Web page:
In a 2012 article, The Guardian attributes to Hilary Mantel the rank of “the woman who made historical fiction respectable again, who had freed it from the (often immensely pleasurable) bodice-ripping romps of Philippa Gregory et al, making a derided genre safe again for those readers who consider themselves properly literary and serious.” Several of my favorite authors easily join Mantel in giving historical fiction a special literary identity, showing she was neither the first nor the last in this tradition.
Take Julian Barnes and Arthur and George, Barnes’s exploration of an early 20th century crime and Arthur Conan Doyle’s role in exonerating the accused (indeed, convicted) George Edalji. We writers can be a bit jealous of Barnes’s ability to take a crime story and turn in into a lyrical tale of identity. Even the prison scenes are sensitive and profound.
David Mitchell goes for more popular appeal in his linear The Thousand Autumns of Jacob de Zoet, a story of a Dutch clerk in turn-of-the-17th-century Nagasaki and the Japanese midwife he falls in love with. We have samurai attacks, a secret monastic society, and a villain of incomprehensible evil, but also a bildungsroman that depicts the age and the psychology of different cultures within the age masterfully.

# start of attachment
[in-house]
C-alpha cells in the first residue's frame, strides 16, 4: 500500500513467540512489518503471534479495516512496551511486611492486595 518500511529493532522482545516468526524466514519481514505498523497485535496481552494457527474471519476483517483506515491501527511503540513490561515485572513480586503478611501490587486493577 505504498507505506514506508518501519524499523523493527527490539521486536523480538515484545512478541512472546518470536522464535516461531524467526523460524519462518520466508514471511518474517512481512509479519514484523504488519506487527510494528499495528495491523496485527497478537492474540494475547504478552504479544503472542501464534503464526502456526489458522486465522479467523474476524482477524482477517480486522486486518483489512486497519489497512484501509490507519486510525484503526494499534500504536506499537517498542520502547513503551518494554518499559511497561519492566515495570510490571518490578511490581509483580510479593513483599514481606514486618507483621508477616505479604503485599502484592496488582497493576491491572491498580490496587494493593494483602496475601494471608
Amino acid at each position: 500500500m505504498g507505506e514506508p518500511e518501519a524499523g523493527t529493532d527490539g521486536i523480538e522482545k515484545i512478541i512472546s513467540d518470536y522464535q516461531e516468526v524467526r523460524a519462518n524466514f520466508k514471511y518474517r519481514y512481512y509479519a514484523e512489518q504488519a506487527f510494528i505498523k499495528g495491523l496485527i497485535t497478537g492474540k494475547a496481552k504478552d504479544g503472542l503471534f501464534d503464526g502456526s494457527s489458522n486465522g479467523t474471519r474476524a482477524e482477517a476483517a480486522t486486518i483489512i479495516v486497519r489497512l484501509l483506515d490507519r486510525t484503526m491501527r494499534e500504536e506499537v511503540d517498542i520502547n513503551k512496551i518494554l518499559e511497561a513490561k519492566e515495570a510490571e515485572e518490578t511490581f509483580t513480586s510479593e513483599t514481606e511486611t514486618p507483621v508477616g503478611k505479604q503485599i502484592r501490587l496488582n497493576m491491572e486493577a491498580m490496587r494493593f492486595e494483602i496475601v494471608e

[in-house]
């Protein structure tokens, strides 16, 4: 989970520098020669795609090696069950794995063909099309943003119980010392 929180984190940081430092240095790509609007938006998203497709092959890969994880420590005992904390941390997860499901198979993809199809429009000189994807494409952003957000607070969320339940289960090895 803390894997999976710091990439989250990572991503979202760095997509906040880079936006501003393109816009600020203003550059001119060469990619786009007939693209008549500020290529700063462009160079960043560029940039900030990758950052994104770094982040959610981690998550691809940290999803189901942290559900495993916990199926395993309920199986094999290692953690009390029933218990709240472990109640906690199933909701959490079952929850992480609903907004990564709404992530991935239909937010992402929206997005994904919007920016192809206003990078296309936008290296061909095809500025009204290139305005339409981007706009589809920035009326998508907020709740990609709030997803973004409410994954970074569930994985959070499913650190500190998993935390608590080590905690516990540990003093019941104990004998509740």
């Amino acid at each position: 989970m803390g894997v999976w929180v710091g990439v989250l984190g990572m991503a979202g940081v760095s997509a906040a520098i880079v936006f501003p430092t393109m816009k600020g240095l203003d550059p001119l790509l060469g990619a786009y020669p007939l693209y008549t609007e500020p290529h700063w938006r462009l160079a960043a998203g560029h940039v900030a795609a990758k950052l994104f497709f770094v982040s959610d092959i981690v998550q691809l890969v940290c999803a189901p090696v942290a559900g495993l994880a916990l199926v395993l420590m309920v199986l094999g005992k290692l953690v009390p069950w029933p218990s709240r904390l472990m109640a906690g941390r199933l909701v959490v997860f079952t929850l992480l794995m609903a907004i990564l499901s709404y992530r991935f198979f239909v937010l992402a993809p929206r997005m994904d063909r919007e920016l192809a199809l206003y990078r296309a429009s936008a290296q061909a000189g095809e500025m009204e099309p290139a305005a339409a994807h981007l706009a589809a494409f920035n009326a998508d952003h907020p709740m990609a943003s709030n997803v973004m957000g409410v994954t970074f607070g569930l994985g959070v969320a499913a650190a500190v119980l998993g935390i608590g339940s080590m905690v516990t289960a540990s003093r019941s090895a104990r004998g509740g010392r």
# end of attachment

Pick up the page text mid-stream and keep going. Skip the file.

And finally, Andrew Miller in Pure takes a little-known event—the excavation of a Paris cemetery just before the French Revolution—and follows a young man attempting to complete the one big job that will direct his life. This novel seems strangely modern in that aspect, yet it’s fascinating how the backdrop of pre-Revolution foment surrounds all actions.
I’ve listed just three, and if you include either Wolf Hall or Bringing Up the Bodies, you’ll notice an interesting trend: not one of these novels brings the literary aspect powerfully upon a story revolving around women. Even the midwife in Mitchell’s work, around whom much action revolves, is a minor character compared to all else.
There certainly are excellent novels about female characters with a literary bent to them—Jane Harris’s Gillespie and I and Emma Donoghue’s The Sealed Letter are two obvious examples—but I’d love to see more novels with female protagonists that go deep into literary waters. How can we writers write such works when women of our historical periods lived mostly in domestic worlds? Can a primarily psychological and domestic novel, say, match up with those listed above?
And how much can writers bend what’s called “literary?” I’d love to hear your thoughts.